Gelli® Plate Printing – First Attempt

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Designing Women were kind enough to allow me to attend a meeting where 2 of the members, Debbi and Linda, were giving a demonstration of printing using acrylic paints with a Gelli® Plate. I was keen to watch their demo because using a Gelli® Plate was next in my investigations into printing at home without a press. Both of them did a fantastic job and answered heaps of questions. Several of the members had a go after the demo as Debbi and Linda had brought lots of extra supplies. I waited until I got home to actually open the Gelli plate I bought recently. I used mostly 110gsm cartridge paper and some 80gsm bond copy paper this time (cheap for a first time effort) but towards the end I tried a couple of pieces of higher quality, thicker watercolour paper which gave lovely results.

This print has too much contrast for my liking so I decided to try overprinting it.

This print has too much contrast for my liking so I decided to try overprinting it.

Debbi and Linda demonstrated heaps of ways to use the Gelli® plate but these 2 photos show that I inked the plate (using acrylic paint), placed circle masks on top of the paint and then took a print. Where the masks were the paper remained white. Then I removed the masks, spritzed the plate with water and took a second print. I really like the way the masks themselves removed some paint so I got a lot of texture in the circles on the second print. Needless to say the masks were turned over and used to create yet another print 🙂 The first print was sort of disappointing, although I could see it had potential for other layers over the top. The layering is the bit I need to “get my head around” to actually produce some art but the second print from this same layout was much more exciting, and I felt that it could be used “as is” without another printing layer but with some embellishing using pencils/pens/paint and/or stitch.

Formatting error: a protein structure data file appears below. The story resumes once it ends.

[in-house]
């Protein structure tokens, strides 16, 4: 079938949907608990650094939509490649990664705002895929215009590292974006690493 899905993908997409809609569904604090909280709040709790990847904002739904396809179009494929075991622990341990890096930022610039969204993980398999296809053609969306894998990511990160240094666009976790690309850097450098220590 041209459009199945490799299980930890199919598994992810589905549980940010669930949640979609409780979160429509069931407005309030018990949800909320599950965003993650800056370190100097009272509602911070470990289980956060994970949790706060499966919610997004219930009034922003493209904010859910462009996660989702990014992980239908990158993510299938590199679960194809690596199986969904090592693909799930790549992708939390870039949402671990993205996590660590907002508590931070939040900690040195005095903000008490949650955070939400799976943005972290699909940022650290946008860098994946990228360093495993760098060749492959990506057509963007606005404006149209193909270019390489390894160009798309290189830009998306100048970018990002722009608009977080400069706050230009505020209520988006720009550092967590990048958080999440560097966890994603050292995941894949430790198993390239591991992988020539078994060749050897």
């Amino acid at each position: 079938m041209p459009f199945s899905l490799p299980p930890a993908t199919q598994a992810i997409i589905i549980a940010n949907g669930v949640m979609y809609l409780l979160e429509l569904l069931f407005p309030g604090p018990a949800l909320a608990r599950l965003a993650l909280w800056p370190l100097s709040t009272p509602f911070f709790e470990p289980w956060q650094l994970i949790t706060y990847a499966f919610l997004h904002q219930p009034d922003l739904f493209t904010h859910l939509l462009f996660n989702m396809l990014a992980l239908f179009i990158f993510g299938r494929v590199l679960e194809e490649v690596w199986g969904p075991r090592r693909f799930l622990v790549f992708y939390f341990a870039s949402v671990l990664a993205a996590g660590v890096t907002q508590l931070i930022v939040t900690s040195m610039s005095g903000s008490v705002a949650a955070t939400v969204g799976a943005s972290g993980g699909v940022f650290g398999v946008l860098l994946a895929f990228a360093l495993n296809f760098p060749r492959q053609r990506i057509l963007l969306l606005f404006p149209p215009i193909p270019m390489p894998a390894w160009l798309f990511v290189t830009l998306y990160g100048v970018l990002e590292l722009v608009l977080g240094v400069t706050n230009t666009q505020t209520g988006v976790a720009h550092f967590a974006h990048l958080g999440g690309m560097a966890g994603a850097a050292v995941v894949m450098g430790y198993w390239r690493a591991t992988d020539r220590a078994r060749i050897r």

Water was spritzed onto the plate after the first print was taken and then a second print was made.

Water was spritzed onto the plate after the first print was taken and then a second print was made.

In all I think I produced about 29 prints on the first day (and I photographed every single one in my enthusiasm!) so I won’t bore you with all of those. Suffice to say that Gelli® printing is every bit as addictive as it’s reputed to be 🙂

Permission has been granted for me to use the Gelli® trademark.

6 thoughts on “Gelli® Plate Printing – First Attempt

    1. Haven’t “thoroughly” explored yet – but I will try lots more ideas. There are several short videos on the Gelli site (took me ages to actually find them for some reason) which have some really good suggestions.

    1. Definitely lots more to come! Have just been creating some more stencils to use with the plate – will blog separately about them.

    2. I’m sure you will as time goes on because several of them need more layers to make them interesting – and it takes a while to work out what I want to put on them next. I’m not a huge fan of the “patchwork” look that seems to be prevalent in the videos – and I’ve yet to work out the look I do want to achieve.

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